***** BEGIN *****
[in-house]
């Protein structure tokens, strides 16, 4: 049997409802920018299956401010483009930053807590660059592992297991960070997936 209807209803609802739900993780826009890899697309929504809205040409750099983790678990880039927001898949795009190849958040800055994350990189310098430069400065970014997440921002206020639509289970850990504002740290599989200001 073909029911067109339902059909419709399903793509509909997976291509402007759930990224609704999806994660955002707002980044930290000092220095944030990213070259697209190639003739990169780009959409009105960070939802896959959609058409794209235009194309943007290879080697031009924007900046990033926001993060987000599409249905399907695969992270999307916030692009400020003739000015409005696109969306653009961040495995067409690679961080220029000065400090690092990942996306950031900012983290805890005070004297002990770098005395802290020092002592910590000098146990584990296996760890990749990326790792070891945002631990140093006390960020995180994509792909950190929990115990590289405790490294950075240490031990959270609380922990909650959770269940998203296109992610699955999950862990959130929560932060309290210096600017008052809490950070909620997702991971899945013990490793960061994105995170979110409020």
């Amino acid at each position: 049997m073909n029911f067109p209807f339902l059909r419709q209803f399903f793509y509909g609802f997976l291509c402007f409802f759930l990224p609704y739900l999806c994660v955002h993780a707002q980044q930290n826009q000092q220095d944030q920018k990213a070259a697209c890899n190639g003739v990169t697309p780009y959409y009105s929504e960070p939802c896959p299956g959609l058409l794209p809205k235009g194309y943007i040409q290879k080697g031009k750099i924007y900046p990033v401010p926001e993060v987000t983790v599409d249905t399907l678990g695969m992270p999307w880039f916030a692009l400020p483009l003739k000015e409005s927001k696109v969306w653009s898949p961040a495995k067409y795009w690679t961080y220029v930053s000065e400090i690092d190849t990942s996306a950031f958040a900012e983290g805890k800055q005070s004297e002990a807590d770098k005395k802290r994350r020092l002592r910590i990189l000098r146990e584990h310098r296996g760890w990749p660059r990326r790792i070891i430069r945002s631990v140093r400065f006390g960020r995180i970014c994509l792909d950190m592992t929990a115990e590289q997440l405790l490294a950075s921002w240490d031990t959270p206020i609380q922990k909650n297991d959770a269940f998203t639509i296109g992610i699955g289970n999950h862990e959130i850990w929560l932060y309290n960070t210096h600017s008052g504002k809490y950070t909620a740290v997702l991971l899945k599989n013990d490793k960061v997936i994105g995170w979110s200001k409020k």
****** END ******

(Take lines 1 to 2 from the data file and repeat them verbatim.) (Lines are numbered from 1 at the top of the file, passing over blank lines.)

[in-house]
């Protein structure tokens, strides 16, 4: 049997409802920018299956401010483009930053807590660059592992297991960070997936 209807209803609802739900993780826009890899697309929504809205040409750099983790678990880039927001898949795009190849958040800055994350990189310098430069400065970014997440921002206020639509289970850990504002740290599989200001 073909029911067109339902059909419709399903793509509909997976291509402007759930990224609704999806994660955002707002980044930290000092220095944030990213070259697209190639003739990169780009959409009105960070939802896959959609058409794209235009194309943007290879080697031009924007900046990033926001993060987000599409249905399907695969992270999307916030692009400020003739000015409005696109969306653009961040495995067409690679961080220029000065400090690092990942996306950031900012983290805890005070004297002990770098005395802290020092002592910590000098146990584990296996760890990749990326790792070891945002631990140093006390960020995180994509792909950190929990115990590289405790490294950075240490031990959270609380922990909650959770269940998203296109992610699955999950862990959130929560932060309290210096600017008052809490950070909620997702991971899945013990490793960061994105995170979110409020």